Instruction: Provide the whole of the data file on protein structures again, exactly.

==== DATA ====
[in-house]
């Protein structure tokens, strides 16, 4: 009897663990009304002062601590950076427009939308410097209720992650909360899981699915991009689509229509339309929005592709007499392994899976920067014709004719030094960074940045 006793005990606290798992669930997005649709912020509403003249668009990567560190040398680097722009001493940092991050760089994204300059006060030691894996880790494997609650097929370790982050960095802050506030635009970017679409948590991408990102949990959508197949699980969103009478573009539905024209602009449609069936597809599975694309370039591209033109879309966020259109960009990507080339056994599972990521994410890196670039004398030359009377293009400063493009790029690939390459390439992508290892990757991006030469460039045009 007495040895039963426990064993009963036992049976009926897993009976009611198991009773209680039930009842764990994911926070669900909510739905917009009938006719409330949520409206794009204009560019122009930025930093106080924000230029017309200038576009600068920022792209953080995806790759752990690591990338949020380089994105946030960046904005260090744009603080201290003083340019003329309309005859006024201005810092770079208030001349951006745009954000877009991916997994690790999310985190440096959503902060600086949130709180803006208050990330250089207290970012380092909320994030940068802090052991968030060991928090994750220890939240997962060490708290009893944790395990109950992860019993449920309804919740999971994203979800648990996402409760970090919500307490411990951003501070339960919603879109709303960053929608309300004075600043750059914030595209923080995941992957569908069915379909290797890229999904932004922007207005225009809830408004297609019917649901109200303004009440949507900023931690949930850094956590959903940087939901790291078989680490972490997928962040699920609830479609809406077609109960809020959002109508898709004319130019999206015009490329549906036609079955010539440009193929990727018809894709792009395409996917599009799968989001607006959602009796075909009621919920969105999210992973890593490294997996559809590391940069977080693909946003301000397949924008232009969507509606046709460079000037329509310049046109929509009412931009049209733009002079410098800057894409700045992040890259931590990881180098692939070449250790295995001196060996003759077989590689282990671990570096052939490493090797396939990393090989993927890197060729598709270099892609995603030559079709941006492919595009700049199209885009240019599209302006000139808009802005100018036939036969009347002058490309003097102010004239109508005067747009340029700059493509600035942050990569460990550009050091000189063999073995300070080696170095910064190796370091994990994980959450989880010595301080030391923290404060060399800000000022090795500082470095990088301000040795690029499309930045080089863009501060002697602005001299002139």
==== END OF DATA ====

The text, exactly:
[in-house]
């Protein structure tokens, strides 16, 4: 009897663990009304002062601590950076427009939308410097209720992650909360899981699915991009689509229509339309929005592709007499392994899976920067014709004719030094960074940045 006793005990606290798992669930997005649709912020509403003249668009990567560190040398680097722009001493940092991050760089994204300059006060030691894996880790494997609650097929370790982050960095802050506030635009970017679409948590991408990102949990959508197949699980969103009478573009539905024209602009449609069936597809599975694309370039591209033109879309966020259109960009990507080339056994599972990521994410890196670039004398030359009377293009400063493009790029690939390459390439992508290892990757991006030469460039045009 007495040895039963426990064993009963036992049976009926897993009976009611198991009773209680039930009842764990994911926070669900909510739905917009009938006719409330949520409206794009204009560019122009930025930093106080924000230029017309200038576009600068920022792209953080995806790759752990690591990338949020380089994105946030960046904005260090744009603080201290003083340019003329309309005859006024201005810092770079208030001349951006745009954000877009991916997994690790999310985190440096959503902060600086949130709180803006208050990330250089207290970012380092909320994030940068802090052991968030060991928090994750220890939240997962060490708290009893944790395990109950992860019993449920309804919740999971994203979800648990996402409760970090919500307490411990951003501070339960919603879109709303960053929608309300004075600043750059914030595209923080995941992957569908069915379909290797890229999904932004922007207005225009809830408004297609019917649901109200303004009440949507900023931690949930850094956590959903940087939901790291078989680490972490997928962040699920609830479609809406077609109960809020959002109508898709004319130019999206015009490329549906036609079955010539440009193929990727018809894709792009395409996917599009799968989001607006959602009796075909009621919920969105999210992973890593490294997996559809590391940069977080693909946003301000397949924008232009969507509606046709460079000037329509310049046109929509009412931009049209733009002079410098800057894409700045992040890259931590990881180098692939070449250790295995001196060996003759077989590689282990671990570096052939490493090797396939990393090989993927890197060729598709270099892609995603030559079709941006492919595009700049199209885009240019599209302006000139808009802005100018036939036969009347002058490309003097102010004239109508005067747009340029700059493509600035942050990569460990550009050091000189063999073995300070080696170095910064190796370091994990994980959450989880010595301080030391923290404060060399800000000022090795500082470095990088301000040795690029499309930045080089863009501060002697602005001299002139």